CLINTON — Iowa’s Beverage Container Control Law, which created the five-cent deposit for carbonated beverage bottles and cans, has been the subject of repeal or amendment among state legislators.
The potential repeal, though “nothing of substance has been moved forward,” according to Iowa Sen. Rita Hart (D-Wheatland), would have an effect on local redemption centers and grocery stores that offer the sorting, counting and deposit services.
The change has long been a subject of discussion among legislators, and now, it appears to have a bit of significant steam behind it at the state capitol.
“I’ve had several conversations with people who are working to make a change, and they’ve been working on it for quite awhile,” Hart said Thursday. “Now we’re all waiting to see whatever bill comes before us. It will be awhile, I think, before the immediate effects of a possible change come to light. That all remains to be seen.”
According to the Iowa Department of Natural Resources, the law was originally put in place to “help reduce and clean up litter by recovering beverage containers for recycling.” Now, the department estimates that 1.65 billion beverage containers are redeemed every year throughout the state — that’s 86 percent of all beverage containers sold.
In Clinton, there are several options for Gateway area residents who contribute to that number. Officials at those establishments are able to see firsthand how big of an impact the deposit has.
“It’s always been a very popular thing here,” Hy-Vee Clinton Store Director Chad Seely said regarding the deposit law. “For a lot of people, it’s a no-brainer. If you’re told that you can get a nickel just for turning in a can or bottle, people jump at that chance. Everybody wants that.”
According to the DNR, the state’s “bottle law” as it is colloquially called, sets Iowa apart from other states regarding where the actual transfers of redeemable materials and money occur.
“Iowa seems to be unique in that all of the exchanges of full product, deposits, empties, refunds and handling fees all take place entirely among the Distributors, Retailers, Consumers, and Redemption Centers,” a summary of the law from the DNR states. “No money goes to or is paid out by the Dept. of Natural Resources.”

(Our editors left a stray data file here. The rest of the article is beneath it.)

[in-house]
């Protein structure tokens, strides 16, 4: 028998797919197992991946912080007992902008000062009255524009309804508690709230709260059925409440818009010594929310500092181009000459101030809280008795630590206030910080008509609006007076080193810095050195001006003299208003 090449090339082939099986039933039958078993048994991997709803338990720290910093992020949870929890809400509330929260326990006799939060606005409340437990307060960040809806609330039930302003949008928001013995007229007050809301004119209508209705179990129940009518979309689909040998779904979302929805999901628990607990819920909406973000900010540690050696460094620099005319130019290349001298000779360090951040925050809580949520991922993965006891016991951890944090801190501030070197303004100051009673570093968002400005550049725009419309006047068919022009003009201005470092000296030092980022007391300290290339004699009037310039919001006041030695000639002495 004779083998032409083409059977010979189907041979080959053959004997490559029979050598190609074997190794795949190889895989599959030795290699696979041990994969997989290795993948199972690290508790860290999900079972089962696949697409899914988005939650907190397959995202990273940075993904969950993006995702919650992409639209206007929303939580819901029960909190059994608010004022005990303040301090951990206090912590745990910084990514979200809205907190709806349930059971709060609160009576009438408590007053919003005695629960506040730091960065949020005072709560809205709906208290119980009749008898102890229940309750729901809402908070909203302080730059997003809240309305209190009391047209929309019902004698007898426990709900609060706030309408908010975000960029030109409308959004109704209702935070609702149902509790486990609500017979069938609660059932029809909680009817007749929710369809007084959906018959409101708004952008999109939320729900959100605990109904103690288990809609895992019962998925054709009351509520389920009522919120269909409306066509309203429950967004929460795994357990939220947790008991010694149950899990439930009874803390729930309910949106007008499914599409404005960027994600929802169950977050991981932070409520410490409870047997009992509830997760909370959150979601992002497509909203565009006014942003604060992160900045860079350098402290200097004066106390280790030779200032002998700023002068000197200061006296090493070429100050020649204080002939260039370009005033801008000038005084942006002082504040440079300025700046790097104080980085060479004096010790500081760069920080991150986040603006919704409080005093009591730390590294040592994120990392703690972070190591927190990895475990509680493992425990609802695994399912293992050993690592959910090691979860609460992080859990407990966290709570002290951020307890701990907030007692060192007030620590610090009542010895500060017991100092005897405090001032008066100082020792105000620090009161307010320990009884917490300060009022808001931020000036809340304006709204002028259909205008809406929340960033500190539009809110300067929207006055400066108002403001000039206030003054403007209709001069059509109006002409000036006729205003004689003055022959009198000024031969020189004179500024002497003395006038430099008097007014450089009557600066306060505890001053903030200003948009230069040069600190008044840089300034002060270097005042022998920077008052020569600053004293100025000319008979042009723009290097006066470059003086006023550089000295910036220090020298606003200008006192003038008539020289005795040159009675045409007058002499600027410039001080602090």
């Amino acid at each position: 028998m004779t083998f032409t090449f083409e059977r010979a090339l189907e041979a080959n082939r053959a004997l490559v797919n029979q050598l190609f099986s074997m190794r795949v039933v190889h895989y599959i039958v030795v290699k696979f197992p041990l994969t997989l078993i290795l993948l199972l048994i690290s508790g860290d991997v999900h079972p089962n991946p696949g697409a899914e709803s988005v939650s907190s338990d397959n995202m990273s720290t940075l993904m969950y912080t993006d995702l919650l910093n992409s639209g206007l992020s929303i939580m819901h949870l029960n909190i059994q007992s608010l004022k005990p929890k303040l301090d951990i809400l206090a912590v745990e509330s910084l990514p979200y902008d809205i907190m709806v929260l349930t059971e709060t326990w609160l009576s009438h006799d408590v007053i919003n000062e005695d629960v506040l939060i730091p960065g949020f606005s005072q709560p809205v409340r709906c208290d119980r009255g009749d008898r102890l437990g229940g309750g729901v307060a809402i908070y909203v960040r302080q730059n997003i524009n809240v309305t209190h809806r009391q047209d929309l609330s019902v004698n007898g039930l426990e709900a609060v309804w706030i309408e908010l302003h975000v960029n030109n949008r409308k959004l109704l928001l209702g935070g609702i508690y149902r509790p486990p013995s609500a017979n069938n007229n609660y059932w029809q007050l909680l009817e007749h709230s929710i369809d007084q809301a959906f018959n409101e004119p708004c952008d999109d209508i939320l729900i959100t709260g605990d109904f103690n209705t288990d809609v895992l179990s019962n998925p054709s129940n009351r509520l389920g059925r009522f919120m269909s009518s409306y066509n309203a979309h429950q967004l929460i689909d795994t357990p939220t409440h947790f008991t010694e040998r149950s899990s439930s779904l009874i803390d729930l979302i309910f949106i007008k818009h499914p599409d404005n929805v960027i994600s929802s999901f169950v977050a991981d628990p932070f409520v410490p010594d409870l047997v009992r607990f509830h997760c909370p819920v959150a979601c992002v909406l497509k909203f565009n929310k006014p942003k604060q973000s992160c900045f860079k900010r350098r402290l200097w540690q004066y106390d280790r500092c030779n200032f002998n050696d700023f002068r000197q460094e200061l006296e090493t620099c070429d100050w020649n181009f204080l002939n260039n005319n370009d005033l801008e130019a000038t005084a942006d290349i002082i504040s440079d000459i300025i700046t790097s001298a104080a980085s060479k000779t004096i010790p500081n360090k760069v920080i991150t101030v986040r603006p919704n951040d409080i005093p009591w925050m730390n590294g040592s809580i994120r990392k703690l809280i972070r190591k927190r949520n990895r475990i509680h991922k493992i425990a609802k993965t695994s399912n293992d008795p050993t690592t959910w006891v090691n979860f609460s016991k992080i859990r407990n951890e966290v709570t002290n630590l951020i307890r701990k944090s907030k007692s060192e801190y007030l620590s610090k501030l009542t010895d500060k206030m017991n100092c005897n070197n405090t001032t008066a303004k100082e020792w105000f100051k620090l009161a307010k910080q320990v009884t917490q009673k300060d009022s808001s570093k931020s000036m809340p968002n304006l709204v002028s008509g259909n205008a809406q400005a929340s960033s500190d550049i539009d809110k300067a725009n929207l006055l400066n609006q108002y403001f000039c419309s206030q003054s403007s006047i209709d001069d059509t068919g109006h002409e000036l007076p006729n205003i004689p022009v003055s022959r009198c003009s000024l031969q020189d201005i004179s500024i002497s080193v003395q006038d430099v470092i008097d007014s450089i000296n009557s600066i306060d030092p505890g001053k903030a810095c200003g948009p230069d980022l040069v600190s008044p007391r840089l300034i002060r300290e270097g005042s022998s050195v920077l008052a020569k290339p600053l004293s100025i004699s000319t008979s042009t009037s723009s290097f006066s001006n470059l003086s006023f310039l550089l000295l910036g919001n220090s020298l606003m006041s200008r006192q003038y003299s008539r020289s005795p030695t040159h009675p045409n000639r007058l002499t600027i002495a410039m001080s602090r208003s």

Sen. Hart said there is, as there should be, a sense that potential amendments to the Beverage Container Control Law should be a bipartisan issue.
The implications, specifically environmentally, should have the clear focus and attention of those on both sides of the aisle at the Statehouse in Des Moines.
“This absolutely should not be a partisan issue,” Hart said. “We have to make sure that, if any changes are made, we control litter and control the probable increase in how much litter we see. This law has been able to give people an incentive to not just throw their bottles and cans on the ground when they’re done. Really, there is a lot of invested interest in this. But unfortunately, also some competing interests.”
The DNR agrees with Hart on these sentiments, according to the entity’s law summary.
“It can be a hassle for all parties involved, but it’s a long-established part of doing business in Iowa,” the DNR stated. “Many thousands of tons of recyclable materials are diverted from being littered or landfilled. We save tremendous amounts of energy and of otherwise extracted raw materials, and Iowa is just a cleaner place to live.”
Hart is also worried about the future of local redemption centers upon a potential amendment or repeal along with the environmental aspect of the issue. Calling most of the discussion so far “inconsistent hodge podge,” the Senator is, at this point, hoping that whatever comes from the discussion is good for all parties involved.
That won’t be easy, however.
“I just hope we end up with an environmentally conscious, easy, and sensical outcome,” Hart said. “You know, we’ve got redemption centers that are facing uncertainty, we’ve got grocery stores that really don’t want to be handling the cans and bottles, so there are a lot of angles to this. It’s a tricky issue with some conflicting interests, so it will be interesting to see where it all goes.”